01 December 2008
Heroes a little closer to home
This is a storytelling post.
News stories about the possible nomination of Hilary Clinton to the position of Secretary Of State in the Obama administration abound. Senator Clinton, should she truly be offered the position, and provided that she accepts, will not have the distinction of being the first female Secretary Of State.
That honor belongs to Madeline Allbright.
When I'm asked to list my heroes, she's always on the list, along with Nelson Mandela, Elizabeth Cady Stanton, Ghandi, and a few other fairly predictable folks. The unexpected people on that list (well, maybe it is unexpected for you, not to me) are my parents.
It wasn't until I was in my early 20s that I realized that they're both...words fail me here. Amazing? Brave? More giving than the average person? Yes, all of those.
As a college graduation present, my parents and I traveled to Palm Springs, CA, spending a few days there before driving on to the Grand Canyon. Among the many things we did there, one of the more memorable was a ride on the Colorado River. Not through the famed Grand Canyon rapids, but rather from Page, Arizona, to the entrance of the canyon. Billed as a "smooth water" canoe trip, it was peaceful, beautiful, sun-drenched.
At the end of the river trip, the bus which had delivered us to Page picked us up for a return trip to our lodging at the Grand Canyon.
Our bus driver was a woman who studied the Anazai Indians, and had a deep love - and an extensive knowledge - of the Grand Canyon. As she drove, she used the bus's PA system to regale us with stories about the native peoples of the area, information about geological formations, and what it was like to live in the housing the Grand Canyon (i.e. the national park service) provides for staff.
I was sitting midway back, and had turned off my Discman to listen. All of a sudden, the bus lurched to one side and then stopped. I glanced up at the windshield, but all I saw was a cloud of dust far ahead of us at first. As the dust settled, a horrific accident scene spread out in front of us. An old lead sled, like a 1979 Monte Carlo, was in pieces on the road. A motor home had its front mashed in, and there was wreckage everywhere.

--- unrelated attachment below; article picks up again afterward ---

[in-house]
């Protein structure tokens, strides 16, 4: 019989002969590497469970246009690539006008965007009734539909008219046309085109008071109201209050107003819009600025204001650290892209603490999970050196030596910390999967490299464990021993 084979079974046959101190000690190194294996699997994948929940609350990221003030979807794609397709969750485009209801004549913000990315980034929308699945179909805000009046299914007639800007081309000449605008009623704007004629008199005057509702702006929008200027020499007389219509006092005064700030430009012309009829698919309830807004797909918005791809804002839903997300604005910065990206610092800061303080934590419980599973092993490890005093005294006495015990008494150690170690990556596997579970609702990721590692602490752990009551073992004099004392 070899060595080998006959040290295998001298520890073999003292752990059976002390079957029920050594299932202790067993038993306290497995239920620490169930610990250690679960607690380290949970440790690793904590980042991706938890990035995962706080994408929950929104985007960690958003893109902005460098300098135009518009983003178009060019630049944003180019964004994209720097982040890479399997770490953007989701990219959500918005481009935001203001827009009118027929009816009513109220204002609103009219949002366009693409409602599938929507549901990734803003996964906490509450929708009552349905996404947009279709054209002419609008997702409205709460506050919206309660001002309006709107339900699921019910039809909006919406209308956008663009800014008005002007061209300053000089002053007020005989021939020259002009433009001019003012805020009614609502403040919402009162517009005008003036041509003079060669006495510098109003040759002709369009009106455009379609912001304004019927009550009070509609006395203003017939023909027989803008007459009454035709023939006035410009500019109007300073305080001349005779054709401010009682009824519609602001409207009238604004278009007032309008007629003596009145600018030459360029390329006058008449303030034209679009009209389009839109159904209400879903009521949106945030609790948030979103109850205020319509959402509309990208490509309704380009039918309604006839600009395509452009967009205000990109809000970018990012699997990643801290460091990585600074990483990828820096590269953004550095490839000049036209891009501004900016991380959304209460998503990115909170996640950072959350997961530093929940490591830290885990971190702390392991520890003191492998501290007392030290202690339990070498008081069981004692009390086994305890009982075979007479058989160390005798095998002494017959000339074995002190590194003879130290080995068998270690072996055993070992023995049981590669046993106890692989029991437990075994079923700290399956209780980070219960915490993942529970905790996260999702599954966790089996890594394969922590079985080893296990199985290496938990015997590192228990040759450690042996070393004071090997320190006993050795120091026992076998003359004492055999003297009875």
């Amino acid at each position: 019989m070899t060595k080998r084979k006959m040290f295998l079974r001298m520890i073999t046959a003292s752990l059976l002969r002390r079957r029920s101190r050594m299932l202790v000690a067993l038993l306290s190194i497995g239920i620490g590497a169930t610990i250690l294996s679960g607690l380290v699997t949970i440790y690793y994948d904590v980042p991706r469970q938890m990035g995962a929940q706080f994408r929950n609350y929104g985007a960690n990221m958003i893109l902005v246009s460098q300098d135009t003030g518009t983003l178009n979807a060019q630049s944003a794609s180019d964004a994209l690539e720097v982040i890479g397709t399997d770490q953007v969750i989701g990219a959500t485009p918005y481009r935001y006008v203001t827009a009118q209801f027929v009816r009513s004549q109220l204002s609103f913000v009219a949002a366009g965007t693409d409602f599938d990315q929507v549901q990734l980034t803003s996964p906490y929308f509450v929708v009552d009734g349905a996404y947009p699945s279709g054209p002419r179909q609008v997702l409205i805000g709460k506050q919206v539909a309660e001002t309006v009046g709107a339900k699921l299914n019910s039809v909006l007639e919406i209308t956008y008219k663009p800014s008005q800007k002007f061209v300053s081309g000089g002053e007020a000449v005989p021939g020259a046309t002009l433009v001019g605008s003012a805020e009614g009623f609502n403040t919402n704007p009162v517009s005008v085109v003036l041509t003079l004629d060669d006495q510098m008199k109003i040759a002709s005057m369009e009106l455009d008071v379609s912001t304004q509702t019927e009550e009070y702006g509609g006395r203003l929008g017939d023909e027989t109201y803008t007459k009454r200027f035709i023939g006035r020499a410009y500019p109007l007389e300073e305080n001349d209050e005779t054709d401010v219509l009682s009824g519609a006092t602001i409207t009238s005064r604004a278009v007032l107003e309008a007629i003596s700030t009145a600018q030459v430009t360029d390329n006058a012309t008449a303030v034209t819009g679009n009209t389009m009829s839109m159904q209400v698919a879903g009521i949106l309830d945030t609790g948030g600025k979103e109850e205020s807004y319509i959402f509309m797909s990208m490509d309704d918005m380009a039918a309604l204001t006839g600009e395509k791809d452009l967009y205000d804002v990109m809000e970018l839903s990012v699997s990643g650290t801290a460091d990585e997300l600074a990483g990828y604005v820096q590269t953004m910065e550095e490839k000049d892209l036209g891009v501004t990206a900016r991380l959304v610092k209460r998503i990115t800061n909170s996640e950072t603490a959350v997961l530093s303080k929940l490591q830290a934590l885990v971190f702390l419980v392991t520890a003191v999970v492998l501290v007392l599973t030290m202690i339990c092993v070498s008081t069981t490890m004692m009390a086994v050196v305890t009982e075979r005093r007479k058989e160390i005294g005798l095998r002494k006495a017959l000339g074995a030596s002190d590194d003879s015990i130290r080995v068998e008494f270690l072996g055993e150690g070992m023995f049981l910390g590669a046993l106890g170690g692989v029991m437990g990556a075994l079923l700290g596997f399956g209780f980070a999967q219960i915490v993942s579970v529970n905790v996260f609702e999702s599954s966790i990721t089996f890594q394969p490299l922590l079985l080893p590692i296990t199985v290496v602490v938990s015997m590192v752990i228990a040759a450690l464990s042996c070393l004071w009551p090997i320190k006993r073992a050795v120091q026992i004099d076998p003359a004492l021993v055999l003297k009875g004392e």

The bus driver asked that we stay in our seats, and asked if anyone had any first aid training. She then asked for volunteers to help the injured. Of all of those people on that bus, it was my parents who stood up, got out of their seats and volunteered to help. As both of them got off the bus, they turned to me and in chorus said, "You stay here!" Which made me smile a little in the face of such tragedy, because they're usually so much on the same page, thoughts in tandem.
The bus driver came back and asked if anyone knew emergency radio codes. As DH (although then he was DB) was a firefighter for a very long time, I was used to listening to the scanner and familiar with the radio chatter. So I sat in the driver's seat and directed the first responders to our location.
I don't remember how many people died that day. All of the occupants of the lead sled. The car disintegrated around them. The people in the motor home survived, but with some injuries. I don't remember what those injuries were; cuts, contusions, bruising, but not much that was serious as I recall.
While I talked to the authorities, a woman came to the front of the bus and began taking pictures through the bus window with her disposable camera. I was deeply disgusted; people are such vultures. I asked her, "Why in the HELL would you want pictures of this? People died here." Her response? "It is a piece of history." I glared, and snarled, "Lady, it isn't your history, and it is ghoulish and insensitive." She sat back down. Good thing, too, I mighta smacked her if she kept it up.
But the contrast in reactions to the accident is what has stuck with me. My parents: got up and helped. Other people on the bus: rubbernecked. How could you not find that admirable?
In case I hadn't mentioned it lately: I miss them when they're off in the sunny south!